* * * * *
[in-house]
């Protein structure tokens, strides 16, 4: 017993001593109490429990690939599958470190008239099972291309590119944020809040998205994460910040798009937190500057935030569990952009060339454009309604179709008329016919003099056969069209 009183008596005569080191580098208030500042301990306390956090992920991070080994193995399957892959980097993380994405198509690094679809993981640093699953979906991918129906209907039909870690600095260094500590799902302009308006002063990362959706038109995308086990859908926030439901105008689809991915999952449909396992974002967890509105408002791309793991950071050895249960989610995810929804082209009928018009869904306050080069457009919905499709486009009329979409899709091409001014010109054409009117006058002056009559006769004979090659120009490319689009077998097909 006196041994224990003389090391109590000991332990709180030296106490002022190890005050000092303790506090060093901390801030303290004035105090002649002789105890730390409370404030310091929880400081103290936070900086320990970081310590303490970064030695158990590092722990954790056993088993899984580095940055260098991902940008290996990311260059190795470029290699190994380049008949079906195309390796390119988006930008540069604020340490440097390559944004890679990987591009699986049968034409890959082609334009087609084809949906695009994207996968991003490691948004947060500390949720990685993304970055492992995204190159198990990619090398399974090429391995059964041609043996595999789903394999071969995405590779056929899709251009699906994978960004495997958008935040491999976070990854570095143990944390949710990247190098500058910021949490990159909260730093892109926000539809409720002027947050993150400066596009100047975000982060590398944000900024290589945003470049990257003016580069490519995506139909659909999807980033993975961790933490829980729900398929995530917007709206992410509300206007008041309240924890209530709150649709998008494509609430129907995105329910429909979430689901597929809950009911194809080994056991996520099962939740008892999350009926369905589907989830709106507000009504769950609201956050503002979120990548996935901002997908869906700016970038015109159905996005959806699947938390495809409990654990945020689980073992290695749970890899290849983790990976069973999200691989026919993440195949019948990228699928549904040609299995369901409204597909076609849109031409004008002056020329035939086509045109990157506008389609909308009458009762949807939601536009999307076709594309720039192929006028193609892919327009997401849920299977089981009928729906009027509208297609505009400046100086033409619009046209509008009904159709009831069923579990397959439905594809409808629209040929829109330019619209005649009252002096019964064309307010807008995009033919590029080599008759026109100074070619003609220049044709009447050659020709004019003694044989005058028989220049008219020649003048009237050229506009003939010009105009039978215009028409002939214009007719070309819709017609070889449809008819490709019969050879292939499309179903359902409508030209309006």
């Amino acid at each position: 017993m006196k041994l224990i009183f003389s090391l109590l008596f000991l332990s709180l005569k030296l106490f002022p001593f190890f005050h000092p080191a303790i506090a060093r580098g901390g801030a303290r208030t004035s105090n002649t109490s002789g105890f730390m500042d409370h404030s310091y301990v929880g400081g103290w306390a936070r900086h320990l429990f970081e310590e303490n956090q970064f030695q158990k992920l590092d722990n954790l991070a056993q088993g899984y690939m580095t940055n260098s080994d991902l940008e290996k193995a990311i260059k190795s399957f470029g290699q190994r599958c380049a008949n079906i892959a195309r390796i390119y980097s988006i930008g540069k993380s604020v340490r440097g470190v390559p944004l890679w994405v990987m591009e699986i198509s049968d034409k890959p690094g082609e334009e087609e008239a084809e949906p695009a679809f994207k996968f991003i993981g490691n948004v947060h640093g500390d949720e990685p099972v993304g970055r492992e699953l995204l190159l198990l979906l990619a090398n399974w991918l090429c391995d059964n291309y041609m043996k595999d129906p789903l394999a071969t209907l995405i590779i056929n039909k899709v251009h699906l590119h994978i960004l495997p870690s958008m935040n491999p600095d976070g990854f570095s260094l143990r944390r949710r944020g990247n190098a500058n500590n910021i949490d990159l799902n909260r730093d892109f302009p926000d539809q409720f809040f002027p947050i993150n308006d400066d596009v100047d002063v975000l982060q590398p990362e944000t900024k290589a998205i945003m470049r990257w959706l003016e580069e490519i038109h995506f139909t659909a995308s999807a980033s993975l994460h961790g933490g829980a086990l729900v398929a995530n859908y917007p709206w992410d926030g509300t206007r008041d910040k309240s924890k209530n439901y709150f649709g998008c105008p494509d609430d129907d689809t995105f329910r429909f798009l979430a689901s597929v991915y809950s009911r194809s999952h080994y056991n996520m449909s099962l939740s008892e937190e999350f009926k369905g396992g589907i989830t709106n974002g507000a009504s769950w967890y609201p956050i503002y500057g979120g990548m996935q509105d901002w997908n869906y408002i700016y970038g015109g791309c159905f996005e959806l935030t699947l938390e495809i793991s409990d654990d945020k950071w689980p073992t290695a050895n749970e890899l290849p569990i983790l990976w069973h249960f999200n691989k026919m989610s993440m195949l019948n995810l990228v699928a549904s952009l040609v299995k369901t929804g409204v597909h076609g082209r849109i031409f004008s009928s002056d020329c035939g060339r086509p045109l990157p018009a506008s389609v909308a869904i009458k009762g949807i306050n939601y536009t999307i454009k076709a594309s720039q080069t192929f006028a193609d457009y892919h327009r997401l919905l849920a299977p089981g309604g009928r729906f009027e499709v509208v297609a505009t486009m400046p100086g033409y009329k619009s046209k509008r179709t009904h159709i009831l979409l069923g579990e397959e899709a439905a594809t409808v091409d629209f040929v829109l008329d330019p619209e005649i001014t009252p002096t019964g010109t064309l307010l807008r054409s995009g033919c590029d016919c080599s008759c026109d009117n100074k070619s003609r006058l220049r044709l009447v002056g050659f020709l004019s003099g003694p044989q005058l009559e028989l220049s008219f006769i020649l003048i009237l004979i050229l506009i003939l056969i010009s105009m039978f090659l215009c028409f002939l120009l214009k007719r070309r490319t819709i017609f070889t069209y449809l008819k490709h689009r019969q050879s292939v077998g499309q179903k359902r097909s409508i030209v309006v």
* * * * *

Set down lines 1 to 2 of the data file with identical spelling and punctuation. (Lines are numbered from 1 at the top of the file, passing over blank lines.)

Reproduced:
[in-house]
């Protein structure tokens, strides 16, 4: 017993001593109490429990690939599958470190008239099972291309590119944020809040998205994460910040798009937190500057935030569990952009060339454009309604179709008329016919003099056969069209 009183008596005569080191580098208030500042301990306390956090992920991070080994193995399957892959980097993380994405198509690094679809993981640093699953979906991918129906209907039909870690600095260094500590799902302009308006002063990362959706038109995308086990859908926030439901105008689809991915999952449909396992974002967890509105408002791309793991950071050895249960989610995810929804082209009928018009869904306050080069457009919905499709486009009329979409899709091409001014010109054409009117006058002056009559006769004979090659120009490319689009077998097909 006196041994224990003389090391109590000991332990709180030296106490002022190890005050000092303790506090060093901390801030303290004035105090002649002789105890730390409370404030310091929880400081103290936070900086320990970081310590303490970064030695158990590092722990954790056993088993899984580095940055260098991902940008290996990311260059190795470029290699190994380049008949079906195309390796390119988006930008540069604020340490440097390559944004890679990987591009699986049968034409890959082609334009087609084809949906695009994207996968991003490691948004947060500390949720990685993304970055492992995204190159198990990619090398399974090429391995059964041609043996595999789903394999071969995405590779056929899709251009699906994978960004495997958008935040491999976070990854570095143990944390949710990247190098500058910021949490990159909260730093892109926000539809409720002027947050993150400066596009100047975000982060590398944000900024290589945003470049990257003016580069490519995506139909659909999807980033993975961790933490829980729900398929995530917007709206992410509300206007008041309240924890209530709150649709998008494509609430129907995105329910429909979430689901597929809950009911194809080994056991996520099962939740008892999350009926369905589907989830709106507000009504769950609201956050503002979120990548996935901002997908869906700016970038015109159905996005959806699947938390495809409990654990945020689980073992290695749970890899290849983790990976069973999200691989026919993440195949019948990228699928549904040609299995369901409204597909076609849109031409004008002056020329035939086509045109990157506008389609909308009458009762949807939601536009999307076709594309720039192929006028193609892919327009997401849920299977089981009928729906009027509208297609505009400046100086033409619009046209509008009904159709009831069923579990397959439905594809409808629209040929829109330019619209005649009252002096019964064309307010807008995009033919590029080599008759026109100074070619003609220049044709009447050659020709004019003694044989005058028989220049008219020649003048009237050229506009003939010009105009039978215009028409002939214009007719070309819709017609070889449809008819490709019969050879292939499309179903359902409508030209309006």